To determine whether long-term chronic stimulation increased the number of SWS- to-wake transitions in HDC KO animals, we subjected animals to a chronic stimulation protocol (15 ms pulses for 10 s every min for 1 h) at frequencies of 1, 5, 10, 20, and 30 Hz. We found a significant increase in the number of transitions in Hcrt::ChR2–mCherry animals compared with control animals for all stimulation frequencies >5 Hz (Fig. 6E) (p < 0.05, two-way ANOVA, followed by Student's t test between conditions). These results suggest that Hcrt-mediated sleep-to-wake transitions do not depend on the histaminergic system.
The present study demonstrates that optical stimulation of Hcrt neurons is sufficient to increase transitions from SWS and REM sleep to wakefulness throughout the entire light/dark period but that this stimulation is insufficient to increase transitions after 2 or more hours of sleep deprivation. We also found that the arousal-promoting neuromodulator histamine is not necessary for Hcrt-mediated sleep-to-wake transitions to occur.
Previous studies report that Hcrt neurons are relatively silent during sleep compared with wakefulness, with phasic bursts of activity preceding transitions to wakefulness (Lee et al., 2005; Mileykovskiy et al., 2005). Our results complement these correlational studies, demonstrating a causal role between Hcrt activity and transitions to wakefulness throughout the light/dark period. By artificially providing 10 s bursts of activity in Hcrt neurons during sleep, we found that this activity increased the probability of an awakening event throughout the entire inactive period (Fig. 2). Chronic stimulation increased the number of SWS-to-wake transitions throughout both the active and inactive periods (Fig. 2E). We believe that chronic photostimulation did not result in an increase in REM-to-wake transitions because not enough REM events occurred during the sampling conditions. Our chronic photostimulation protocol only stimulated Hcrt cells for 10 s each min, probably missing many of the REM sleep events that occurred during the 1 h stimulation period. Alternatively, postsynaptic inhibition of Hcrt target neurons, likely imposed by local GABAergic interneurons, may be more potent during REM sleep than SWS (Nitz and Siegel, 1997a,b; Gervasoni et al., 1998; Maloney et al., 1999, 2000).
The ability of Hcrt neurons to promote transitions to wakefulness throughout the light/dark period suggests that one role of these neurons may be to promote arousal whenever necessary depending on environmental conditions. For example, in conditions of food deprivation, stress, or anxiety, Hcrt neurons may promote wakefulness and arousal so that an animal may react appropriately to a challenging environment (McEwen and Stellar, 1993). Indeed, these neurons are anatomically well positioned to integrate information about energy balance (Yamanaka et al., 2003), stress (Winsky-Sommerer et al., 2004), and emotional stimuli (Sakurai et al., 2005). Furthermore, challenging environmental conditions strengthen synaptic connections onto Hcrt neurons, potentially increasing Hcrt neural activity and promoting arousal regardless of circadian time (Rao et al., 2007). Our study supports this hypothesis, demonstrating the sufficiency of Hcrt neurons to promote arousal throughout the entire light/dark period.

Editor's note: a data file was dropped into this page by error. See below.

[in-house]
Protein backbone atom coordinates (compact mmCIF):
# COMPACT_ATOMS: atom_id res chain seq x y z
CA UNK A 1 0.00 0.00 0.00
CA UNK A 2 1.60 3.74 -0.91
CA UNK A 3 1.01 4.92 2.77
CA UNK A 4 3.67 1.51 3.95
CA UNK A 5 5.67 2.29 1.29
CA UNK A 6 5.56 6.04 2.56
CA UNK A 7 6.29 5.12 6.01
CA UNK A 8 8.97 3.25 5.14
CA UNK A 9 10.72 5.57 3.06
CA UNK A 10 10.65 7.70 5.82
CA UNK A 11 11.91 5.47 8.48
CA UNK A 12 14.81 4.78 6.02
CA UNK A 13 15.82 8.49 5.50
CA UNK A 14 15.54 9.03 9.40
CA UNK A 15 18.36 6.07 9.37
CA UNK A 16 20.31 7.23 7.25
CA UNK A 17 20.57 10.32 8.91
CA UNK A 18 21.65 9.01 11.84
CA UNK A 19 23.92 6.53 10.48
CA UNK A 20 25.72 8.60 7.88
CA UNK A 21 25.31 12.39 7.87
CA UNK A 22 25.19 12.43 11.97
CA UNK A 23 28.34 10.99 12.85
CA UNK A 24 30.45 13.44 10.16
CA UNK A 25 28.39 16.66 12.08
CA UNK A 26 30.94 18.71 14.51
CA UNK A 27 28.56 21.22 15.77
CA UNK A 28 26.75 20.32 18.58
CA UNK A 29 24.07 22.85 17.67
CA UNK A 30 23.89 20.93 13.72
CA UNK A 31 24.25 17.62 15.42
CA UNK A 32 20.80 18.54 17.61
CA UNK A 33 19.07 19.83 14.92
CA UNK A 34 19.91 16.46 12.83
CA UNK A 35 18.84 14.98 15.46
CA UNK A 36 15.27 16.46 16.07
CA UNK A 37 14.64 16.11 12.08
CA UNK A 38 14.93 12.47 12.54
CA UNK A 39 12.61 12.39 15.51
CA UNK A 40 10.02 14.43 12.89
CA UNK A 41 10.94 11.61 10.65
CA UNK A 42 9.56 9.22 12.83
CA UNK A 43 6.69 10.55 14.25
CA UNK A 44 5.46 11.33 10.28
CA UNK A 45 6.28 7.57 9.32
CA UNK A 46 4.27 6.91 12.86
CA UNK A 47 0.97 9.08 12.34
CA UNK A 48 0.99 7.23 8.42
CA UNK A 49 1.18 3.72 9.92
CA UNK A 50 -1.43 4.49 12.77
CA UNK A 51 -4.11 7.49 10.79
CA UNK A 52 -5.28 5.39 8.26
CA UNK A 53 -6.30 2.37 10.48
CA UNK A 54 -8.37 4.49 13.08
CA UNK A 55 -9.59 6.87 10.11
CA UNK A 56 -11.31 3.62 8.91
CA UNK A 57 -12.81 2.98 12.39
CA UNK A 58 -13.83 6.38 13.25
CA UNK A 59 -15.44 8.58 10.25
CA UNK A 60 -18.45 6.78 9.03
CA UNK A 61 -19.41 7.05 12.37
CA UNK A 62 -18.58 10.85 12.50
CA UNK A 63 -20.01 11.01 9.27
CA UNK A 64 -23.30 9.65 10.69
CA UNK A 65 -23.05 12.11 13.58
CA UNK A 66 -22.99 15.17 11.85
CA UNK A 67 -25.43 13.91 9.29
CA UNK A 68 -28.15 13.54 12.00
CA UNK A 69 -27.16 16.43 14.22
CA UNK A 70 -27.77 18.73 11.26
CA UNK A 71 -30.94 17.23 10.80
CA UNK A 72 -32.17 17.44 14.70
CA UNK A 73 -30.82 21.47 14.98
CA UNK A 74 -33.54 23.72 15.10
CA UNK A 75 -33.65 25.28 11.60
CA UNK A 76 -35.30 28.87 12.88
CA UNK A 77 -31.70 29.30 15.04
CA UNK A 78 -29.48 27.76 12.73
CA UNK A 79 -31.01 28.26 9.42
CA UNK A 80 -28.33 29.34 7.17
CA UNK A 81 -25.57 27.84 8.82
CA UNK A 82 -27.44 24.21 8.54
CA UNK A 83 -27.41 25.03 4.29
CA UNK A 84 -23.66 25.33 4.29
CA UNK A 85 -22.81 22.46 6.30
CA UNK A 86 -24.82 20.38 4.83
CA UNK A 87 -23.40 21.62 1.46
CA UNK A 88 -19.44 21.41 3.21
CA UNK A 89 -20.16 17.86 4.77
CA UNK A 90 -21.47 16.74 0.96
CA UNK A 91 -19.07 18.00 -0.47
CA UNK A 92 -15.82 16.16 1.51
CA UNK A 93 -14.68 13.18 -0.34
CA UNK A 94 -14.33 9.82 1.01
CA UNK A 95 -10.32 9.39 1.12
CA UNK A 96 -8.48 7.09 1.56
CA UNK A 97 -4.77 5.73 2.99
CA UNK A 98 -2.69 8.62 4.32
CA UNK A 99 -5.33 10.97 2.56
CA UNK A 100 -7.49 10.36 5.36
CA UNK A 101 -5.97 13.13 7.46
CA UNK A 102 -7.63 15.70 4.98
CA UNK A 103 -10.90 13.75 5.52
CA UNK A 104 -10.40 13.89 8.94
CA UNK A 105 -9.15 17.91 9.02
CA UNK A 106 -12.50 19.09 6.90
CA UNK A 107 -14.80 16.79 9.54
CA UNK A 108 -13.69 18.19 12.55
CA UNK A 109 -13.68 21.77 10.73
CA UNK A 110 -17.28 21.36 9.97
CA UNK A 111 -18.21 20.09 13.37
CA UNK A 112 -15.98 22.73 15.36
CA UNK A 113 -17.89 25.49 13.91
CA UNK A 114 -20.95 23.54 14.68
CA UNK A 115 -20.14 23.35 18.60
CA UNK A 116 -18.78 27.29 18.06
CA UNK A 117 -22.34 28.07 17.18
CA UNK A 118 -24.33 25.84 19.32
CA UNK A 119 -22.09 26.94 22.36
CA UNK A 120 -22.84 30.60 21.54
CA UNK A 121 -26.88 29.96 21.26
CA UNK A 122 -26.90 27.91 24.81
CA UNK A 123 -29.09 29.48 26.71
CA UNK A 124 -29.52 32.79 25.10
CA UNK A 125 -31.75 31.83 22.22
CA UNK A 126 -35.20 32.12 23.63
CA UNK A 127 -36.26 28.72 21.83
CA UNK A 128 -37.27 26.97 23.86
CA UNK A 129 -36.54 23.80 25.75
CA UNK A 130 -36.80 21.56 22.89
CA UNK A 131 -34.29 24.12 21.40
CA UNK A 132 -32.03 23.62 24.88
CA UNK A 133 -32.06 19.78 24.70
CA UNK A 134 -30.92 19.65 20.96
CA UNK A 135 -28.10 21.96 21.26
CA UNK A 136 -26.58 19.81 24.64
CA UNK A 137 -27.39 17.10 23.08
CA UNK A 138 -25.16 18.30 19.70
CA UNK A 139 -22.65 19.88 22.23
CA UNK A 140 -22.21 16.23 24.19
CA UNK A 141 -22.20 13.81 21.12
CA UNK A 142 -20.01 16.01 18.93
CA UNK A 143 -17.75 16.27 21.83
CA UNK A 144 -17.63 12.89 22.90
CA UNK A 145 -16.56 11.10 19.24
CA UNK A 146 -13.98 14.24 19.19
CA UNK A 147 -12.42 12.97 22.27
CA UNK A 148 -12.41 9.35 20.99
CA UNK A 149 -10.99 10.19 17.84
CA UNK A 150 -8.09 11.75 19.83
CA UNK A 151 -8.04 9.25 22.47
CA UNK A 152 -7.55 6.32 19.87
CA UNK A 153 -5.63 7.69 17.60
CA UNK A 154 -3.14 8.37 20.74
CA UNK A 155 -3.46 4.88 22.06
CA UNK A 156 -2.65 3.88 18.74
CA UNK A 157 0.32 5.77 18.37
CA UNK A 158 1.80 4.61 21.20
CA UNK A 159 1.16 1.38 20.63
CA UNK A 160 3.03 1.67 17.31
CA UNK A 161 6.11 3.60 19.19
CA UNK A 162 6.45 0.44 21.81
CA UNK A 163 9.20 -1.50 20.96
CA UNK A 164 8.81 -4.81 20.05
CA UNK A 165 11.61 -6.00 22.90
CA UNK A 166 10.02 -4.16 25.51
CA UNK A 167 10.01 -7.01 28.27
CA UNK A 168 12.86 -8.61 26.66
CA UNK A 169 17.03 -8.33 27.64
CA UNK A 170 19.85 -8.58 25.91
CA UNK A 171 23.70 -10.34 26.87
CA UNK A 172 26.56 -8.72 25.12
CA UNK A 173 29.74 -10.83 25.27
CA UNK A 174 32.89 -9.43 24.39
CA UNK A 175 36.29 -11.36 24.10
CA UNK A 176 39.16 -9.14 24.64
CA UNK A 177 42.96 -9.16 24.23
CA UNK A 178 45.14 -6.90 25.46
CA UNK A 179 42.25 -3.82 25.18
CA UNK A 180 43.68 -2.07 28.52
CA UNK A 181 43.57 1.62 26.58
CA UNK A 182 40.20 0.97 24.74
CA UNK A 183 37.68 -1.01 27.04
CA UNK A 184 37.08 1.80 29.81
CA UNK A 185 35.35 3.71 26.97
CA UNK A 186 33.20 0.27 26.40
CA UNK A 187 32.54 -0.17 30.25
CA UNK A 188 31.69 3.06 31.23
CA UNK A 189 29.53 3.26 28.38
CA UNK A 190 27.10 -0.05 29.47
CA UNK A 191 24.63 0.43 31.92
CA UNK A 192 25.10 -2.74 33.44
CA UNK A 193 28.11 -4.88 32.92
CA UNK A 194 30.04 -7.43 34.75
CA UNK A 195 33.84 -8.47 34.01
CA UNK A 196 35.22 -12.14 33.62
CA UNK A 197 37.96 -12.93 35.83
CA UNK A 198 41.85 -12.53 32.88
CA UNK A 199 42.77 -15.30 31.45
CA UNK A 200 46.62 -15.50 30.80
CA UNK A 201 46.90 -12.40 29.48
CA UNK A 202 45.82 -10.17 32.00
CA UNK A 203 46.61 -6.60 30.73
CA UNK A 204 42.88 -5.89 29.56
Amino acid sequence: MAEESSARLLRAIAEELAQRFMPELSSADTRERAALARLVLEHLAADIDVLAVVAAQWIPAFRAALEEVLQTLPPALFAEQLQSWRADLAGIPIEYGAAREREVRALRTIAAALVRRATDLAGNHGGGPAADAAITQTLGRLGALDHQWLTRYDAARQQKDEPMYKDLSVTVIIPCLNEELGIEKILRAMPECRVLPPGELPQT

A major finding of our study is that Hcrt-mediated sleep-to-wake transitions are diminished with increasing sleep pressure (Fig. 3). Importantly, not only did sleep deprivation increase the delta power of SWS compared with baseline conditions (supplemental Fig. 5B, available at www.jneurosci.org as supplemental material), but the slow-wave activity inversely correlated with Hcrt-mediated sleep-to-wake transitions (Fig. 3E,F). Therefore, the greater the sleep pressure caused by sleep deprivation, the less the effect of Hcrt stimulation in promoting wakefulness. These results demonstrate that, although stimulation of the Hcrt system is sufficient to promote wakefulness throughout the light/dark period, the effects of this stimulation have natural limits depending on the drive to sleep. Interestingly, the percentage of Hcrt neurons expressing c-Fos, a biomarker of neural activity, was the same in Hcrt:: ChR2–mCherry animals after 0 or 2 h sleep deprivation (Fig. 4). These results suggest that photostimulation was still sufficient to drive neural activity in these cells but that sleep deprivation blocked Hcrt-mediated sleep-to-wake transitions by affecting downstream neurons.
Current models of sleep–wake regulation, such as the “flip–flop” model proposed by Saper et al. (2005), suggest that Hcrts promote arousal by exciting the LC, TMN, and DRN. Recent studies suggest that the LC and DRN may play a role in maintaining muscle tone, whereas activity in the TMN is linked to the maintenance of waking (John et al., 2004). Indeed, we found an increase of c-Fos expression in the LC and TMN after photostimulation of Hcrt neurons but not after 2 h sleep deprivation (Fig. 5). Therefore, these downstream nuclei must receive inhibitory input from other neural structures that respond to sleep pressure and actively promote sleep. Current models of sleep regulation suggest both homeostatic and circadian drives for sleep (Achermann and Borbély, 2003; Saper et al., 2005). Both the homeostatic and circadian drives for sleep are thought to exert excitatory influences on sleep-promotion nuclei, such as the VLPO, while also exerting inhibitory influences on arousal-promoting nuclei. The VLPO sends inhibitory projections to many arousal-promoting nuclei, including the LC and TMN (Sherin et al., 1996). Cells in the lateral hypothalamus that express melanin-concentrating hormone are also active during sleep (Modirrousta et al., 2005; Hassani et al., 2009) and project to arousal-promoting nuclei (Saito et al., 2001).